PCEF week boasts Harry Potter, Newsweek glitterati
The Park City Education Foundation is bringing the magic back.
As always in November, the fundraising arm of the school district is holding PCEF Week. Running from Nov. 14 to 18, the foundation aims to raise money and share its goals with the community. And Harry Potter will help again. Like last year, PCEF Week will start on Nov. 14 with a reading event, where PCEF staff and local glitterati will read in the four elementary schools and the two local libraries. This year celebrity readers include the Intermountain Therapy dogs and Park City author Jeannine Heil, who will read her book "No Time for That Now." It will end with a benefit ski day at Park City Mountain Resort on that Friday, the day before the resort’s scheduled opening day. PCMR is donating all proceeds from lift tickets to the foundation. Tickets are $20 and are available at Jan’s Mountain Outfitters, Cole Sport, Zions Bank, and Canyons Sports. The highlight of the week is a visit from Jay Matthews, the Washington Post education reporter who developed Newsweek’s formula for gauging the 200 best high schools in the country: the number of Advanced Placement (AP) and/or International Baccalaureate (IB) tests taken by all students at a school in 2004, divided by the number of graduating seniors. This year, Park City High School was named No. 150. In crafting its "report card" (see accompanying story), Park City Education Foundation officials Nancy DeFord and Mark Fischer met and worked with Matthews. "Because he’s done so much research and been involved in so many schools, he gave us some good ideas of good criteria to evaluate and how school districts are addressing kids," said Lynn Heinlein, foundation executive director. On Nov. 15, Matthews will join the foundation for a community symposium on what makes a district one of the top 10 in the United States, which is the foundation’s goal for Park City. After the symposium, Park City education officials will share their "top 10" assessment with Utah educators, then with educators from across the nation next summer. "We want to share the report card with the community," DeFord said. "It’s a project we’ve been working on for three years now, to come up with this way of tracking the progress that we make and identifying areas where funding could help continue to strengthen the school district." On Nov. 16, Matthews will speak to PCEF donors on the subject as well. "This is an opportunity for Park City School District to take a lead role nationally as far as what makes for a top school district," Fischer said in a previous interview. "We’ve done a terrific job with figuring out what we need to do to make our school district better, but for Park City to take a lead role nationally is very exciting." On Thursday, Nov. 17, the foundation will hold the North American benefit premiere of "Harry Potter and the Goblet of Fire." This is the fourth time that movie studio Warner Brothers has allowed the foundation to show a Harry Potter movie the day before it’s released to theatres nationwide. Participants get to see the movie the day before everyone else, and they will enjoy a host of Harry Potter-themed games at the Redstone Village, which will be redone as Diagon Alley. Ecker Hill student Anika Gillwald, 11, always attends these events, dressed as Harry’s witch friend, Hermione. "I’m very excited, mainly because it’s the fourth Harry Potter and I’ve been waiting for more than a year" since the last movie, Gillwald said. "Mainly it’s because of all the activities and mainly because it’s Harry Potter. The Tri-Wizard Tournament, that’s going to be so cool." Tickets for the event are $50 for adults and $35 for students. At the "Harry Potter and the Prisoner of Azkaban" premiere, the foundation raised about $32,000. All this fundraising comes on the heels of the foundation’s annual Parent Appeal Phone-a-thon in October, during which volunteers aimed to call every parent in Park City School District and convince them to donate $1 per school day per child (which comes out to $180 per child). PCEF board member Kathy Shurtleff said the Parent Appeal raised just under $100,000.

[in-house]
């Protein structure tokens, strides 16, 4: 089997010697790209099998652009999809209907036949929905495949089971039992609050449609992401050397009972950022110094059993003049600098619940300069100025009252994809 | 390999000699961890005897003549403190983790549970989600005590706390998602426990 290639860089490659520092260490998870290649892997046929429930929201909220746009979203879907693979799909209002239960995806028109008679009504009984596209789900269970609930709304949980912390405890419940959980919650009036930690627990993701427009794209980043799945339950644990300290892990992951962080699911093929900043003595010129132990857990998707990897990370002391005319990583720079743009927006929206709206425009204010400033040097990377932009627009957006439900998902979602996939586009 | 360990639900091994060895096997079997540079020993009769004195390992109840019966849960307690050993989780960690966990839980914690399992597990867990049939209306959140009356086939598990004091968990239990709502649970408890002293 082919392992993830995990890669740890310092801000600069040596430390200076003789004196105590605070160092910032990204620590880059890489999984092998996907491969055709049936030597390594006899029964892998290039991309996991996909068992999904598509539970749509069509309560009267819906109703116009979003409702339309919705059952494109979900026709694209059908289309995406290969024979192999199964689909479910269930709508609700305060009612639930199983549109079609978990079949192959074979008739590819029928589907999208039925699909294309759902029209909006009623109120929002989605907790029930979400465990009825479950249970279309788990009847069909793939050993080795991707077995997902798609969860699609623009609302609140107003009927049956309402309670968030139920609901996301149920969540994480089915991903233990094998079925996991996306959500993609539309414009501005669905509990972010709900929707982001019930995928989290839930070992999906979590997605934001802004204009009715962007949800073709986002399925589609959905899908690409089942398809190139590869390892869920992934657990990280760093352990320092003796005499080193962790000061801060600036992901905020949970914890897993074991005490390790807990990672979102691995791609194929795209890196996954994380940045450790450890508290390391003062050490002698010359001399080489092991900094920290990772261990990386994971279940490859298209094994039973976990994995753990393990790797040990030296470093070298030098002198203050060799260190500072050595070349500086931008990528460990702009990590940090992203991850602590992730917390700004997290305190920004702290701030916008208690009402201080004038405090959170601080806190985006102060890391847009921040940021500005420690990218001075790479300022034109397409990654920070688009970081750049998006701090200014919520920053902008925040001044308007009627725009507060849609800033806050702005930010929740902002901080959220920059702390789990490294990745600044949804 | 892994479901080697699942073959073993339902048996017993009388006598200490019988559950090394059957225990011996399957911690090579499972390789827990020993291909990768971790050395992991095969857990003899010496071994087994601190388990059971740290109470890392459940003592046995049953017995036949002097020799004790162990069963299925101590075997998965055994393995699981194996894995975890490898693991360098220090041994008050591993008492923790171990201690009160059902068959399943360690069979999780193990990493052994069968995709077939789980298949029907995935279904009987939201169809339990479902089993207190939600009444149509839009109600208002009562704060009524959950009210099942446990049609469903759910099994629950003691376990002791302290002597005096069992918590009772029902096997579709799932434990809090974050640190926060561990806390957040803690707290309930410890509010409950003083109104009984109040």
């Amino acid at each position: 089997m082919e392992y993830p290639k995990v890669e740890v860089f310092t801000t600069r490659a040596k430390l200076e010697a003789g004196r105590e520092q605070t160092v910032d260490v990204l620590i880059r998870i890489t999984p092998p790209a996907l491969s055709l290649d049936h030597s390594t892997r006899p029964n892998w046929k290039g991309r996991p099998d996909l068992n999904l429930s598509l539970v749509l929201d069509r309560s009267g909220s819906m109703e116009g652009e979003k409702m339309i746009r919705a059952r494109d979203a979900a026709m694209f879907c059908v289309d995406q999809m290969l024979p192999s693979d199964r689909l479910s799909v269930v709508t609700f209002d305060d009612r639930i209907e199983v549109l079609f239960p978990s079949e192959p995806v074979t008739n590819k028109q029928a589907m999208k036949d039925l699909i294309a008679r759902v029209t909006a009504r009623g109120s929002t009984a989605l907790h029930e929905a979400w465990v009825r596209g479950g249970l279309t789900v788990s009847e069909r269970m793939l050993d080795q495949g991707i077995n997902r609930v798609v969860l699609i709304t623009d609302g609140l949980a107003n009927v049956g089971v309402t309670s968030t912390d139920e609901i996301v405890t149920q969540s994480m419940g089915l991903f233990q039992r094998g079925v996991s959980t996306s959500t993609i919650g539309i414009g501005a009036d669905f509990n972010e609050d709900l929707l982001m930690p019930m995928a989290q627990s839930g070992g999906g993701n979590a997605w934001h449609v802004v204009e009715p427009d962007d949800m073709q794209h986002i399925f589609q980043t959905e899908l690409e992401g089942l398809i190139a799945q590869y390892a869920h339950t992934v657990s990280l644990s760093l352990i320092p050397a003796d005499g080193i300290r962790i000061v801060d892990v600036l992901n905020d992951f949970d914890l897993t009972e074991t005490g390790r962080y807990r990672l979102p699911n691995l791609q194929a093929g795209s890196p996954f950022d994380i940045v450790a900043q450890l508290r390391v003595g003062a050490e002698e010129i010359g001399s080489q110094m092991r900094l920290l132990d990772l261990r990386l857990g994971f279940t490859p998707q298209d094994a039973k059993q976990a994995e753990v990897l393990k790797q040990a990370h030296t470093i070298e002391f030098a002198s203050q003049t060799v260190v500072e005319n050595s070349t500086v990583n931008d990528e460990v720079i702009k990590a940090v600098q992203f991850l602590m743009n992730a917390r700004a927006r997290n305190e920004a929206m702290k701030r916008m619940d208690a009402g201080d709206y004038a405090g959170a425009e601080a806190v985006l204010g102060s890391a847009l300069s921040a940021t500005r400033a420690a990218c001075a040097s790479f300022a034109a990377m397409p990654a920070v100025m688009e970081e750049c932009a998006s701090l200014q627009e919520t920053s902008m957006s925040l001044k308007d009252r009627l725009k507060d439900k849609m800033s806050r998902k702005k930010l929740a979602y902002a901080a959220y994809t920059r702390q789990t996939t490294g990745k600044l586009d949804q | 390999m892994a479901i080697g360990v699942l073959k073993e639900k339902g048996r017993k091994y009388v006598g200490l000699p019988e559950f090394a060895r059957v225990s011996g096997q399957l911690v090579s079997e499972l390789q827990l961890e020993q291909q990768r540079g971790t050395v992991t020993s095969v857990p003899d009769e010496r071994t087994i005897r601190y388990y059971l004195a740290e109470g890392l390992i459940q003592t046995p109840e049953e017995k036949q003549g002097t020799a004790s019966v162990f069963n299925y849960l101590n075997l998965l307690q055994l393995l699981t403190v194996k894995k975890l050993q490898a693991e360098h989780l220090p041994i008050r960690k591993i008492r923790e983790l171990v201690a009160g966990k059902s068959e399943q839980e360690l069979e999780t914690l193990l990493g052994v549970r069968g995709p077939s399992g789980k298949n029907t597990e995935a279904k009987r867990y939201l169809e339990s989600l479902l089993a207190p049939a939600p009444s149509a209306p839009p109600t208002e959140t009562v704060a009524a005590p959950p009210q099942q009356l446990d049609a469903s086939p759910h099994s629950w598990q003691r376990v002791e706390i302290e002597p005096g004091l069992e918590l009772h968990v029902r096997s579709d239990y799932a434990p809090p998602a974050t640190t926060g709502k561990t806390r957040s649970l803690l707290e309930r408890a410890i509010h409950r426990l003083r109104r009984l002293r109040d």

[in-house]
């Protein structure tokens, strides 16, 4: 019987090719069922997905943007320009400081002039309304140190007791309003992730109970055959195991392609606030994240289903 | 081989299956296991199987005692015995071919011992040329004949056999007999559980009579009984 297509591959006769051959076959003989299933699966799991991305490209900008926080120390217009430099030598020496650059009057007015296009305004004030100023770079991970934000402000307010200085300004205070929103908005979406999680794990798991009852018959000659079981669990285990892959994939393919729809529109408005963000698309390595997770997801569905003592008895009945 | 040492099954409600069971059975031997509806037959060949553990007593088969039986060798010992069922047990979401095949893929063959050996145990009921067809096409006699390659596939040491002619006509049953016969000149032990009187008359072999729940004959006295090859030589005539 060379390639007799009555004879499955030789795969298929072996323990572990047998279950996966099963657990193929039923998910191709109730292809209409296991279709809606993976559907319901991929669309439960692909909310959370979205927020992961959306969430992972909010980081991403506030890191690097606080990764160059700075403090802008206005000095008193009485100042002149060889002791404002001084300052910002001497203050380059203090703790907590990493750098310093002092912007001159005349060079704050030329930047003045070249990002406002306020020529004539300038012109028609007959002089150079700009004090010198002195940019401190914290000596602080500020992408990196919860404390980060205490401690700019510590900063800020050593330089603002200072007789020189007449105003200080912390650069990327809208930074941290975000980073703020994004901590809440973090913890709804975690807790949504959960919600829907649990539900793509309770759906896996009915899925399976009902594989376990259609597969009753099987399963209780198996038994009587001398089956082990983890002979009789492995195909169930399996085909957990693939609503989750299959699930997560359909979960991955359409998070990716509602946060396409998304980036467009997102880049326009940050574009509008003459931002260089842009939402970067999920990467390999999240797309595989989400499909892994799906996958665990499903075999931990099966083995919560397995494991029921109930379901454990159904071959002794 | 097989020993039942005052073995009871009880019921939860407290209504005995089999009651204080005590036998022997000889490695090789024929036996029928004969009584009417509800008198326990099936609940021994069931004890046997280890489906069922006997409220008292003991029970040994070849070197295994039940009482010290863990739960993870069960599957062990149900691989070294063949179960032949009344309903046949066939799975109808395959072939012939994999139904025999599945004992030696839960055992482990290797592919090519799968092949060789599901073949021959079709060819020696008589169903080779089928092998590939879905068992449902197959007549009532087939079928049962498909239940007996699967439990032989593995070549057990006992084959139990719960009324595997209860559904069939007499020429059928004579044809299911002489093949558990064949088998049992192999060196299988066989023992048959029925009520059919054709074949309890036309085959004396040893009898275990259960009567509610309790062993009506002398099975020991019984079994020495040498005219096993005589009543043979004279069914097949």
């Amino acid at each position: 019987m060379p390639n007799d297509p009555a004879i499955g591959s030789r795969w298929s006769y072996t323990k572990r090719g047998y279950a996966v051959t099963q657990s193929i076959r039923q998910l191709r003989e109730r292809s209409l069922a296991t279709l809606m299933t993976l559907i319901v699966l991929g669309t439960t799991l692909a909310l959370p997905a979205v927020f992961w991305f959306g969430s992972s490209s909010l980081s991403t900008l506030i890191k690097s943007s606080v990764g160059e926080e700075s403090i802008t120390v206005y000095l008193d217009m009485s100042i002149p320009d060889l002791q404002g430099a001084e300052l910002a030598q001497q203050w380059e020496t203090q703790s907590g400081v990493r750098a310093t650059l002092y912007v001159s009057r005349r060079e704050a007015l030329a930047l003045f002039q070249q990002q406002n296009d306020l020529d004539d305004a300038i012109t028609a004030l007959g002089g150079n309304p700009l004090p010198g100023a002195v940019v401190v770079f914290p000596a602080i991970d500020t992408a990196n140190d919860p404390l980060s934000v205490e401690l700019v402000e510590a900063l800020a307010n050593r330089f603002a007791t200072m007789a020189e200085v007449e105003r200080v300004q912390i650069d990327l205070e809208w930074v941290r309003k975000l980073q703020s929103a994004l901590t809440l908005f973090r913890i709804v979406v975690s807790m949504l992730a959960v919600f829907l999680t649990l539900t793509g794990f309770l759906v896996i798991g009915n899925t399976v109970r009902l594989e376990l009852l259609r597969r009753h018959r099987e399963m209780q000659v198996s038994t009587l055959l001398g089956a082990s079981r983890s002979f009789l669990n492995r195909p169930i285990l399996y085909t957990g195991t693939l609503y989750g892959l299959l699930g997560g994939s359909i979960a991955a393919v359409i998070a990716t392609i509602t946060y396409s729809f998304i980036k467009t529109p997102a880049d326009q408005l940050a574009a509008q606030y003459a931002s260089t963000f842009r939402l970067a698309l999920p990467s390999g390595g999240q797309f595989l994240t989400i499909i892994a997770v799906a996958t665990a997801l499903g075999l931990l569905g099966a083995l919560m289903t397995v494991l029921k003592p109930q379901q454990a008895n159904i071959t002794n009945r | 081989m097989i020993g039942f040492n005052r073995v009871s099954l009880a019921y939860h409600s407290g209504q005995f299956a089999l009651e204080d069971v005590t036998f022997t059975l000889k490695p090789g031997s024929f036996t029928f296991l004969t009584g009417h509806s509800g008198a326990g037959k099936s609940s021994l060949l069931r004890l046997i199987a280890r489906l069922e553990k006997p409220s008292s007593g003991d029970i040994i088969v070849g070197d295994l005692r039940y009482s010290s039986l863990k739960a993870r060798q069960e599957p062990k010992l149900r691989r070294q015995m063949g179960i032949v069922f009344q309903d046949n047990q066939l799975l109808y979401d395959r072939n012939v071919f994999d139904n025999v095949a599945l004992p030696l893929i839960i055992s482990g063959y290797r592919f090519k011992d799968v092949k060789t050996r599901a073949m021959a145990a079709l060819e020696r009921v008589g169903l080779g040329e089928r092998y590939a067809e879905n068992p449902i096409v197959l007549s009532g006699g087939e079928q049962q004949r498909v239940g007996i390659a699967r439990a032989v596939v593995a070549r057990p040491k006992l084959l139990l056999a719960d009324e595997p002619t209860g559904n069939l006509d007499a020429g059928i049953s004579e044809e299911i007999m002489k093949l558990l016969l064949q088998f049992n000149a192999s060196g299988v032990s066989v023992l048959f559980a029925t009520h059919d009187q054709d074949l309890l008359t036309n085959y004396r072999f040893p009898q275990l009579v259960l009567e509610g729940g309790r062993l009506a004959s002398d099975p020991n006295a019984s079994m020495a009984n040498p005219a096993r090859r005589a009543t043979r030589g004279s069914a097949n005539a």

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The Park City Police Department last week received complaints about noise that usually indicate the community was busy. In one of the cases, the Police Department was called to Empire Avenue, where someone reported the music was loud and there were “people yelling like they are having fun.”